Importance of Skilling Youth

India has a young population, with 66% below the age of 35. Its billion-strong working age population has a huge potential for job creation and economic growth. Encouraged by its growth potential, global businesses want to invest in India and set up manufacturing plants. This trend was accelerated by the COVID-19 pandemic’s effects on the supply chain, offering India an opportunity to rival China as the world’s main manufacturing base. Nonetheless, a shortage of qualified labour deters new investment because there is an unprecedented workforce shortage. Companies are reporting challenges in finding qualified applicants with both technical and soft abilities; India is also facing a talent shortage.

What we need is to raise the level of skill training by adopting an industry-focused approach with strong links to employment. It is necessary to improve the social status of vocational education much as what happened with the IT profession. Mr Gautam Adani, Chairman of the Adani Group, firmly believes that skill development of youth is critical to India’s economic competitiveness, and a ready pool of highly skilled workforce will be a catalyst for the nation’s progress.

With this aim, Adani Skill Development Centre (ASDC) was set up by the Adani Foundation to focus on skill development activities to contribute towards nation-building by bridging the gap between demand and supply in line with the Government of India’s Skill India Mission. Saksham is an ideology of ASDC to make India’s youth capable of achieving their goals in life by becoming skilled professionals. The aim is to provide world-class skill development training to the youth.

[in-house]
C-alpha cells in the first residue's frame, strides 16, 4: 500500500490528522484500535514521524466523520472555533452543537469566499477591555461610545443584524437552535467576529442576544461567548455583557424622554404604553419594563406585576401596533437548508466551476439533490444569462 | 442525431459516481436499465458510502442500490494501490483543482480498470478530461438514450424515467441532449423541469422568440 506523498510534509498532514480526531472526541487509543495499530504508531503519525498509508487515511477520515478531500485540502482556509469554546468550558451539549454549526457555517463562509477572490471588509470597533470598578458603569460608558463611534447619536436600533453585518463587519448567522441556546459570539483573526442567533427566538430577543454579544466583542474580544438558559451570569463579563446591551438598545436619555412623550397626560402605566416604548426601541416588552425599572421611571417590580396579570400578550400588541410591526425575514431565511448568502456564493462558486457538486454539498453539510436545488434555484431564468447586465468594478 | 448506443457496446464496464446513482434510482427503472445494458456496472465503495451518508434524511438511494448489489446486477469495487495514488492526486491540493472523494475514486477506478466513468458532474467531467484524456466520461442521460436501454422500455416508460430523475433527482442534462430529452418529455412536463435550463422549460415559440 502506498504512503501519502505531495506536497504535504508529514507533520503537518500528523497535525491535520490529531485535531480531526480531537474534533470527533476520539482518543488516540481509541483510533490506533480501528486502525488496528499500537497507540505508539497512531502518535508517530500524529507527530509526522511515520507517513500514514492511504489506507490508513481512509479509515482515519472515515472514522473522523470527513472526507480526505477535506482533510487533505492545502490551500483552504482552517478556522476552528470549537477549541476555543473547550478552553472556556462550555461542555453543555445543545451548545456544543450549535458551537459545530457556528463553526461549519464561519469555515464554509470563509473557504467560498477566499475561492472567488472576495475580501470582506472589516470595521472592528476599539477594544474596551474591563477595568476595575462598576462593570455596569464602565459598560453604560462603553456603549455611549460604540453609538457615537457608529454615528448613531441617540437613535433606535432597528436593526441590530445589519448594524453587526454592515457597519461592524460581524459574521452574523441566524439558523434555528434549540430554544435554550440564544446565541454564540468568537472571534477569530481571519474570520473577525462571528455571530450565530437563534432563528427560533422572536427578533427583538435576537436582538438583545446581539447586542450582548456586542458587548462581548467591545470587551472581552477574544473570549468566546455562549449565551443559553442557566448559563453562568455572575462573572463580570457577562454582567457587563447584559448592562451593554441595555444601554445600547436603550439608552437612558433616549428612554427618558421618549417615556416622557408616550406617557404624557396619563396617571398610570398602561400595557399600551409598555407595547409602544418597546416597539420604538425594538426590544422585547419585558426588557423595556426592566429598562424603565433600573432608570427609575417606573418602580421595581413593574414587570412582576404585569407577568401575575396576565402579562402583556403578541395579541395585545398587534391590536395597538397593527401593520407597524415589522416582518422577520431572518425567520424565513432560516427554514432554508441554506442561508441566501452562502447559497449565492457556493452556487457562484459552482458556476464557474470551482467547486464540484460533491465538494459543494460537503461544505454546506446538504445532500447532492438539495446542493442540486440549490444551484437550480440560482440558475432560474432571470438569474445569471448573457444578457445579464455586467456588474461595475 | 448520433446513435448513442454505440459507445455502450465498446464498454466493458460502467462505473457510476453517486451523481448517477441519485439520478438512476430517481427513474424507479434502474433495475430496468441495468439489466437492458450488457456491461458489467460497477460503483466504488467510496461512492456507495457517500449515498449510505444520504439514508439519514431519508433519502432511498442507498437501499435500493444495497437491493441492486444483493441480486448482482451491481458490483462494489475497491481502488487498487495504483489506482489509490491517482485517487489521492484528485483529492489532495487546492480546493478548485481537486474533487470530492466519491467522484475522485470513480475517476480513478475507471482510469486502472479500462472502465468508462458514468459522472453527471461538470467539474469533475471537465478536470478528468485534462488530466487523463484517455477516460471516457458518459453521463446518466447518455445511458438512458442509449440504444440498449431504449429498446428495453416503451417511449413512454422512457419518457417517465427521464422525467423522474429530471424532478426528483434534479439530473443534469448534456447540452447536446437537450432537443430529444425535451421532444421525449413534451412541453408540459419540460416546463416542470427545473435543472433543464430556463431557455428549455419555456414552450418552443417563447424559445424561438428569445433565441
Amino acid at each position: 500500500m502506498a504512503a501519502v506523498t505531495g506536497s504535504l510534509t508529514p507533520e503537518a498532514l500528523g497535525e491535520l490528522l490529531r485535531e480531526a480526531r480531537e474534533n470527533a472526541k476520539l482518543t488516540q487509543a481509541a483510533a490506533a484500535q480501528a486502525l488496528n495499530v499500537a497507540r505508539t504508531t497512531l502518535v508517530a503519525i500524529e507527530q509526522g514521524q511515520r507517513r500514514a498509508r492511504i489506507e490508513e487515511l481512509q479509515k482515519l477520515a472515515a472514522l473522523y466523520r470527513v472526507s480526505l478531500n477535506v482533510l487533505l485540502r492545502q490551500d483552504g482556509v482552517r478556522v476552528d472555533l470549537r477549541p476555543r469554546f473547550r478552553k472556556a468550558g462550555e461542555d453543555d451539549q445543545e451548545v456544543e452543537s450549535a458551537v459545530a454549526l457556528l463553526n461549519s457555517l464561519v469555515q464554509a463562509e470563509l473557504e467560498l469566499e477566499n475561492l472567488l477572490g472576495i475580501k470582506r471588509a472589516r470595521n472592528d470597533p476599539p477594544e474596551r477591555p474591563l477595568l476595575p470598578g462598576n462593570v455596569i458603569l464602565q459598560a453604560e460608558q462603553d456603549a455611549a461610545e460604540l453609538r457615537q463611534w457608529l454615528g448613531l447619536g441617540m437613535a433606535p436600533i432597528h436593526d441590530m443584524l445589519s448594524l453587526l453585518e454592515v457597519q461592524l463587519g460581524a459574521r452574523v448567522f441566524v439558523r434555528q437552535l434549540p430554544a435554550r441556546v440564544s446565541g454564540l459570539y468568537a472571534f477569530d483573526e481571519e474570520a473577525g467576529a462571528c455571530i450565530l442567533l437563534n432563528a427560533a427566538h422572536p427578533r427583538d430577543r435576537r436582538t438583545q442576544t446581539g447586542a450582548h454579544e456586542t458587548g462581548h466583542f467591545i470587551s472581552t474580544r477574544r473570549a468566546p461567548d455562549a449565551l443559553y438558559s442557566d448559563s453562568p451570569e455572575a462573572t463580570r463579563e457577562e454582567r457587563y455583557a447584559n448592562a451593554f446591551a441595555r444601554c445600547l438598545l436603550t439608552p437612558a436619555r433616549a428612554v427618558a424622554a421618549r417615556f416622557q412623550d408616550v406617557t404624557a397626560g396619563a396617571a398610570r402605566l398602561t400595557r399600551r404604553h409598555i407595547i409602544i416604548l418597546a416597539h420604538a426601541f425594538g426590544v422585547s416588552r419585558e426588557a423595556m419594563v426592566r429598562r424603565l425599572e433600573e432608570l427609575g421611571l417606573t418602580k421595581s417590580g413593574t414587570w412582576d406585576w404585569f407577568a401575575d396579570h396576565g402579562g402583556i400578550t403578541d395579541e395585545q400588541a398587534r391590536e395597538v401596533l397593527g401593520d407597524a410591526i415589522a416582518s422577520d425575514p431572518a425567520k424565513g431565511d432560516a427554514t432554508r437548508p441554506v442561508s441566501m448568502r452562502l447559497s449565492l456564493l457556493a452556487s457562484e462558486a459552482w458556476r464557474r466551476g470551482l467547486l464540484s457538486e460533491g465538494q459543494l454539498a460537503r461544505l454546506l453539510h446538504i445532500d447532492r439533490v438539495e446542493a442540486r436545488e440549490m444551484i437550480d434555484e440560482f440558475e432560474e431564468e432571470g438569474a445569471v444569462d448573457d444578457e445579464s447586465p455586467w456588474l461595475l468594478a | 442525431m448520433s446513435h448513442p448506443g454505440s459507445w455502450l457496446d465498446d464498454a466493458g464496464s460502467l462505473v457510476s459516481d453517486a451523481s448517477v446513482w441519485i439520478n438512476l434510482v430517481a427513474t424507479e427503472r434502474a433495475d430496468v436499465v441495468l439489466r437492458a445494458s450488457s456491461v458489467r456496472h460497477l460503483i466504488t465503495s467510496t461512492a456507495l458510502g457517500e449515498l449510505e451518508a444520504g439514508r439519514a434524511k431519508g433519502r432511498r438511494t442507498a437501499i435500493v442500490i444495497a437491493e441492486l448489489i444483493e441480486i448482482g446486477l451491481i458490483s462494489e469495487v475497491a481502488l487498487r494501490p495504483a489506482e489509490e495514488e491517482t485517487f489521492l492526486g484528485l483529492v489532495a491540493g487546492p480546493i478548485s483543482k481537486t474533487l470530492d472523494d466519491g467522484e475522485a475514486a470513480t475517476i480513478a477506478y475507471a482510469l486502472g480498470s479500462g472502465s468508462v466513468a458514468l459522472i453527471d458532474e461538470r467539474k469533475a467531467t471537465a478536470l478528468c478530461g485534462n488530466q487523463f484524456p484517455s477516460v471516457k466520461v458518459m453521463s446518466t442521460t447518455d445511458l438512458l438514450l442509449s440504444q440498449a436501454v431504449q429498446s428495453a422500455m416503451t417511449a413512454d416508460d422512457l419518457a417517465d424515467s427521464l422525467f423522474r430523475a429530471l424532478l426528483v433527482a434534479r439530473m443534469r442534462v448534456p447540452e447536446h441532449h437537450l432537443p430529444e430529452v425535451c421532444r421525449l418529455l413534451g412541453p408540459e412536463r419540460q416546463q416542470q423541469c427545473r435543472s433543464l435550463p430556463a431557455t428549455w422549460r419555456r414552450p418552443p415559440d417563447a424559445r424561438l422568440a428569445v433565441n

The Adani Family pledged to invest Rs 60,000 crore in social programmes like health, education and skills on the 60th birthday of Mr Adani. The Group believes that there’s a need to give skill development social and economic acceptance at all levels so that a vocational education graduate can earn on a par with university graduates like in developed countries. It is encouraging to note that India’s new policy initiatives also aim to address this issue.

In her message on the organisation’s website, the Foundation’s Chairperson Dr Priti Adani says, “It is our effort to train young people in India in contemporary, employable skills. We make an effort to connect with many facets of society, with a focus on women, marginalized groups, indigenous people, and young people from rural areas. Those who benefit from our centres are often first-generation workers venturing into the organized sector or perhaps entrepreneurship.”

More than 75 courses in digital literacy, nursing, tailoring, DTP, crane operation, etc., are offered at 40 ASDC centres across 26 cities.